What’s the difference between selecting “Calculate MD5,” “Calculate SHA-1,” and “Calculate SHA-256”?

  • MD5, SHA-1, and SHA-256 are three different hash algorithms, with increasing levels of robustness (note the number of bits for each hash).
  • MD5 – Introduced in 1992, MD5 produces a 128-bit hash. The MD stands for “message digest.” From a security perspective, MD5 has been “broken” since 2005. Someone with malicious intent can create two different bitstreams that result in the same MD5 hash (i.e. MD5 collisions). This is rarely a concern when MD5 is used for integrity checks on known items (e.g. verifying that a file was transferred correctly to a repository or that files in storage are still intact). It can be a concern if one is relying on a hash as proof of record authenticity; risks can include cases of internal tampering. MD5 is still widely used, because it is fast to calculate and widely supported
  • SHA-1 – Introduced in 1995, SHA-1 produces a 160-bit hash. SHA stands for Security Hashing Algorithm. It is much less susceptible to collisions (getting the same hash output from running the algorithm against two different bitstreams) than MD5, but they’re still possible. SHA-1 was deprecated by the National Institute for Standards and Technology (NIST) in 2011. In 2017, Google announced that they generated a SHA-1 collision. However, it took them the equivalent of 6,500 years of central processing unit (CPU) time or 110 years of graphic processing unit (GPU) computation (see https://shattered.io/). So a malicious actor with significant computing resources (e.g., government or large corporation) could potentially foil SHA-1, but it’s not currently feasible (with today’s computers) for individuals to do so easily.
  • SHA-256 – Introduced in 2002, SHA-256 belongs to the SHA-2 family of algorithms. It generates a 256-bit hash.

How would you decide between using MD5, SHA-1, or SHA-256 or a combination of them?

It is common practice now to generate at least two different hashes for each file. Many institutions use an MD5 for doing routine integrity checks, because the calculation is much faster than for SHA-1 or SHA-2 (including SHA-256). They can then use a SHA hash for cases when it’s important to ensure that a file is what it purports to be, i.e. no one has generated a file that’s composed of a different bitstream but results in the same hash output (called a collision). An added benefit of storing two hashes is that generating a different file that has the same hash output using two different algorithms (MD5 and SHA) is significantly harder than doing so for just a single algorithm.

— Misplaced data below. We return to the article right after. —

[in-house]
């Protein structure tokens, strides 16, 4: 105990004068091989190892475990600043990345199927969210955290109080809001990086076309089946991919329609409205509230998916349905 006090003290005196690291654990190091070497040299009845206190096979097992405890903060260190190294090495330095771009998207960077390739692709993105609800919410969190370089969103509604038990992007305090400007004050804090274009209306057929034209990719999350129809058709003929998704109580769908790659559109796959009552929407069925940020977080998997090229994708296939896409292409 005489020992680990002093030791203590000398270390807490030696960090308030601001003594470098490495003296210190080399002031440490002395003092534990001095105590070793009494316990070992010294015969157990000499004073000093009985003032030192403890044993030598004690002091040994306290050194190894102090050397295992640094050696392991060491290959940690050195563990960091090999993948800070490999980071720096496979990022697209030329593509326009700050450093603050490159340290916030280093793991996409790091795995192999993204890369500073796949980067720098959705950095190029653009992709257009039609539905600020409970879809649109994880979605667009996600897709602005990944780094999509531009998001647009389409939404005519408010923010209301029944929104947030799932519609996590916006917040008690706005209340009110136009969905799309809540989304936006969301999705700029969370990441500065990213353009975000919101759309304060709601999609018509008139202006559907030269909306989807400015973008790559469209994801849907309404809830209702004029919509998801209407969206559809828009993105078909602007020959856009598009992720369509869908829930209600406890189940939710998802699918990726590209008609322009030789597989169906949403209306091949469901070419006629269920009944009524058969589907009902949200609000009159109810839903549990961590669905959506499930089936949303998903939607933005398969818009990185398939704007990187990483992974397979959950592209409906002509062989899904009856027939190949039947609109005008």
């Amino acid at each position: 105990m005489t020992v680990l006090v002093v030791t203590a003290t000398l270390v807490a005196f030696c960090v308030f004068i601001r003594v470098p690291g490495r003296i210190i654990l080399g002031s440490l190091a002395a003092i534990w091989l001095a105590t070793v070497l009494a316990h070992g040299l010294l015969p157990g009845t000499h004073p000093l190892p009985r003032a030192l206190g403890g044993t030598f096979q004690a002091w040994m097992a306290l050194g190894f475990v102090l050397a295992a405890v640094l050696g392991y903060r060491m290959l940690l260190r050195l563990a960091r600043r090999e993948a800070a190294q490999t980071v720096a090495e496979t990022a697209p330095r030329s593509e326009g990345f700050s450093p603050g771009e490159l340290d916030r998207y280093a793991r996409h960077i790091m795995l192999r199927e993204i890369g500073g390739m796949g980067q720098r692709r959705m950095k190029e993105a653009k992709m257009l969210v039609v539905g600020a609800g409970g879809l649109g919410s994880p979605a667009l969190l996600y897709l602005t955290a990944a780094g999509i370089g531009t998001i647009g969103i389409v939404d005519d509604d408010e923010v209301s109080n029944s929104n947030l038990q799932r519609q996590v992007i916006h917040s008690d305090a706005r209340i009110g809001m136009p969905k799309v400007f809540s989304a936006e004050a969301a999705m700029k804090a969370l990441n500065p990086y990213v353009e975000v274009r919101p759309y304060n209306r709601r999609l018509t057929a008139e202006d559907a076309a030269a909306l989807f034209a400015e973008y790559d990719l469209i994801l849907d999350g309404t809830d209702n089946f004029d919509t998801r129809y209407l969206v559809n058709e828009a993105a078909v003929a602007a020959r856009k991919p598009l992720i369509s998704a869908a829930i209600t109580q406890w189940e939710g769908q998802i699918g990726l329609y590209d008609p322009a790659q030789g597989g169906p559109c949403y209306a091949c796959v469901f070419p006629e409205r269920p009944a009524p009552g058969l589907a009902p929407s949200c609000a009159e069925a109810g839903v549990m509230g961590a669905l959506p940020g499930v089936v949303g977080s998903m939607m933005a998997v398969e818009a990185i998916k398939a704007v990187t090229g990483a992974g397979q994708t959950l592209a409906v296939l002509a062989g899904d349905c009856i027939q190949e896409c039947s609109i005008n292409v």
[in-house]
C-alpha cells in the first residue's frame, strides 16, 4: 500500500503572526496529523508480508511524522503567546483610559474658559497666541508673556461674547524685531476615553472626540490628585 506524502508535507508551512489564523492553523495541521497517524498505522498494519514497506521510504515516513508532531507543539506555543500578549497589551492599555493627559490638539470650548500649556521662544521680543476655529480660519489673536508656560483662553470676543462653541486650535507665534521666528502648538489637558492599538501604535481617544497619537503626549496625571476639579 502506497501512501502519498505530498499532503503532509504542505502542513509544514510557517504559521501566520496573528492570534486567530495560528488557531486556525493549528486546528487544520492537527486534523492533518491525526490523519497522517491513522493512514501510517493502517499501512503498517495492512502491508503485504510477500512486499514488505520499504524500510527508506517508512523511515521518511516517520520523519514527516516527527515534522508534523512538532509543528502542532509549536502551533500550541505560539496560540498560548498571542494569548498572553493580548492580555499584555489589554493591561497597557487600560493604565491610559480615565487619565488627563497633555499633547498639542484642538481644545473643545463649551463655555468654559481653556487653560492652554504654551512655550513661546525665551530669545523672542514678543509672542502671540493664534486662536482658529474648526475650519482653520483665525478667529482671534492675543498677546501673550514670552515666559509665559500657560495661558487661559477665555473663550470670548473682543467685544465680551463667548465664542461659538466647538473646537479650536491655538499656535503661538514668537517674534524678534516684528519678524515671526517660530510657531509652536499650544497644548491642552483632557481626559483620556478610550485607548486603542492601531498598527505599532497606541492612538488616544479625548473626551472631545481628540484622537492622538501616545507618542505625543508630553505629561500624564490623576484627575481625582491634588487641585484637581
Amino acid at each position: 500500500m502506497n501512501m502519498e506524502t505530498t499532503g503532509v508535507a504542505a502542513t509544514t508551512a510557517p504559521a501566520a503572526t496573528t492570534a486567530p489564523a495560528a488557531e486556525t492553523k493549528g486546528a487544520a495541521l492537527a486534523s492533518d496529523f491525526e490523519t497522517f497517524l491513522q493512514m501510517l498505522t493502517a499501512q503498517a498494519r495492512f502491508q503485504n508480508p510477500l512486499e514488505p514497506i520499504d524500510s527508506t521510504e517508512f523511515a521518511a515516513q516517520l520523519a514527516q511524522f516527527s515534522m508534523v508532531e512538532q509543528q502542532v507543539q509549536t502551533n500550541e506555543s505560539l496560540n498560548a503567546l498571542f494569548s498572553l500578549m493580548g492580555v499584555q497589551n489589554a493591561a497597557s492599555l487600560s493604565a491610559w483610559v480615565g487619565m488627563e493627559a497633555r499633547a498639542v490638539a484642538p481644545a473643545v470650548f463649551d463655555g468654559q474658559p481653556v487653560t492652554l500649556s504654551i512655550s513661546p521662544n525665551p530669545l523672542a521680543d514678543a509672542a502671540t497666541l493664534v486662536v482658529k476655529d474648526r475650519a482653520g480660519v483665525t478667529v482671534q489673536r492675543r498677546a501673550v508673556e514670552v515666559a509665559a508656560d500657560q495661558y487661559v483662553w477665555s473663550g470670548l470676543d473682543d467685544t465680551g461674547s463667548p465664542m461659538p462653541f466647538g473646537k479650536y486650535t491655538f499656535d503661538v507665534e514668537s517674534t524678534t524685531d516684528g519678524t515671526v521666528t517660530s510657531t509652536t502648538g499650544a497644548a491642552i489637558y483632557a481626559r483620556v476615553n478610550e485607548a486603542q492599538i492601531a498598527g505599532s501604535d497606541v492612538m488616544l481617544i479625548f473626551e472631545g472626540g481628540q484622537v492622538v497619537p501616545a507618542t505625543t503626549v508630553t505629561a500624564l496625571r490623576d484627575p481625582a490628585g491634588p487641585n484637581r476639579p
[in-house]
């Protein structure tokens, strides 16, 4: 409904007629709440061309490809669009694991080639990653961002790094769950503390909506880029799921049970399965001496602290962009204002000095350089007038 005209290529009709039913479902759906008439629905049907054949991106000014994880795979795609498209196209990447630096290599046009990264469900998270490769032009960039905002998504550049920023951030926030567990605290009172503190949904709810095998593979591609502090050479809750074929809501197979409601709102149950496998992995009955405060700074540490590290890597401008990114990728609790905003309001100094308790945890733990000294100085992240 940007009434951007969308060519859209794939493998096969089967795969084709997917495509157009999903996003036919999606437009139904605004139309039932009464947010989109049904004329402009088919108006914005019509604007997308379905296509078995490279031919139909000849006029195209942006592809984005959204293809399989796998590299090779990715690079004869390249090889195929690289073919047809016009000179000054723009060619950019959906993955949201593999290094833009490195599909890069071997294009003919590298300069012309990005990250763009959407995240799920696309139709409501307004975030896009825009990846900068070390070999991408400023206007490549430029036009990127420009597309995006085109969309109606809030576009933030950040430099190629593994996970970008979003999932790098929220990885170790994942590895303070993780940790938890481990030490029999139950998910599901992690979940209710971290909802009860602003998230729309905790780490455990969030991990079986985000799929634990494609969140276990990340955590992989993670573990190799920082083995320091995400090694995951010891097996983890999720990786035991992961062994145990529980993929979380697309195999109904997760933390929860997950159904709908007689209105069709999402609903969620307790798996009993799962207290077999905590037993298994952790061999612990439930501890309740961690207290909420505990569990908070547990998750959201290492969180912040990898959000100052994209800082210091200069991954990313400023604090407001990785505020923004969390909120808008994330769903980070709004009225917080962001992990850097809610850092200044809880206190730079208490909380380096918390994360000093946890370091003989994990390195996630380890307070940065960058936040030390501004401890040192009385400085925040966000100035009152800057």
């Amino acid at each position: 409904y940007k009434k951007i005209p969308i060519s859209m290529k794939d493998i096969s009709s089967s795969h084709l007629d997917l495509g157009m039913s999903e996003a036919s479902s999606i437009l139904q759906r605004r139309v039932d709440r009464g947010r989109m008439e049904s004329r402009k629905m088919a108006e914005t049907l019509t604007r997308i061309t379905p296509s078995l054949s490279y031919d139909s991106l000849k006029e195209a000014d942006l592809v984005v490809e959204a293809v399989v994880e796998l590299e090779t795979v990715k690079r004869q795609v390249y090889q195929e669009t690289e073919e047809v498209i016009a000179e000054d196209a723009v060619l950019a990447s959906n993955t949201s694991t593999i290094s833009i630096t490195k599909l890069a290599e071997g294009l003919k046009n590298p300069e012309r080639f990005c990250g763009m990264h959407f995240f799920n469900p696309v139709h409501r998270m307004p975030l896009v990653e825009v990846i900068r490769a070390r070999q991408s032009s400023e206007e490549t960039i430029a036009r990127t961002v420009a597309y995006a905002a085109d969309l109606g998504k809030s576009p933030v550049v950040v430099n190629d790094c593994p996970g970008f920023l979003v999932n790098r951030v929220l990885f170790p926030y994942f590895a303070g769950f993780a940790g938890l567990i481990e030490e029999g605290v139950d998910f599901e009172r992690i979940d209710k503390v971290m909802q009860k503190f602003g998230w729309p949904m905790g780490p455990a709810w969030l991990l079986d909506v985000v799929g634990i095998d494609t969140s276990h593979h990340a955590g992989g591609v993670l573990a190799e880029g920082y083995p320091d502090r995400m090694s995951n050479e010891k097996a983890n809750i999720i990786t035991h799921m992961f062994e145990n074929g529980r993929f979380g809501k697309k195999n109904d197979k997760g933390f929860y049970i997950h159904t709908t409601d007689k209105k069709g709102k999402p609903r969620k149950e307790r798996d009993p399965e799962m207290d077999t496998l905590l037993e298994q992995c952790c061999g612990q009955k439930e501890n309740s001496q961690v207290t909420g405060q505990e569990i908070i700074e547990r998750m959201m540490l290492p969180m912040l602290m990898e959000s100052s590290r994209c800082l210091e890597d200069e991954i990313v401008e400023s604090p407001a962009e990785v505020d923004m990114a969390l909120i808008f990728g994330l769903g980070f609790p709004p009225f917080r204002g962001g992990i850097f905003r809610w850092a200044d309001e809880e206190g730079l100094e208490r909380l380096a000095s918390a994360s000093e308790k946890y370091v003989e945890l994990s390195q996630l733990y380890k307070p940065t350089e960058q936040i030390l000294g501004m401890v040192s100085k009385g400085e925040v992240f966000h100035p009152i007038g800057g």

Guymager provides various types of information in the .info file (in this case image1.info). (5:54-7:34) How would you characterize the types of information you can find in the .info file?

The info file includes information about the software and parameters used for the acquisition, about the device captured, and hashes of the disk image (see also https://youtu.be/mqHx7HutQLo?t=545). In other words, it includes a lot of technical and provenance metadata.

Which information from the .info file would want to retain over time? Why? Who would you see using the information, and how would you see them using it?

Students could answer this in many ways, depending on which elements of the file they choose. For example, one might want to consult the technical metadata about the drive which otherwise would no longer be available once the imaged device is gone or no longer working.

The .info file has a MD5 hash and verified MD5 hash for the disk image (6:47-7:07). A hash is a specific output based on a specific input. What was the input to calculate this MD5 hash?

The input to the hash function is the raw disk image data, which is the bitstream generated by reading each storage sector from the drive and writing the results to a file.

If I were to run a checksum tool against the file called image1.E01 (5:31), would I get the same result MD5 hash as the one stored in the .info file? Why or why not?

The two hashes would not be the same. The MD5 hash stored in the metadata is based on the raw disk image data. The entire .E01 file includes added metadata, periodic integrity checks and may be compressed, so it is not the same bitstream as the raw disk image data, and an MD5 hash based on the entire .E01 file will be different.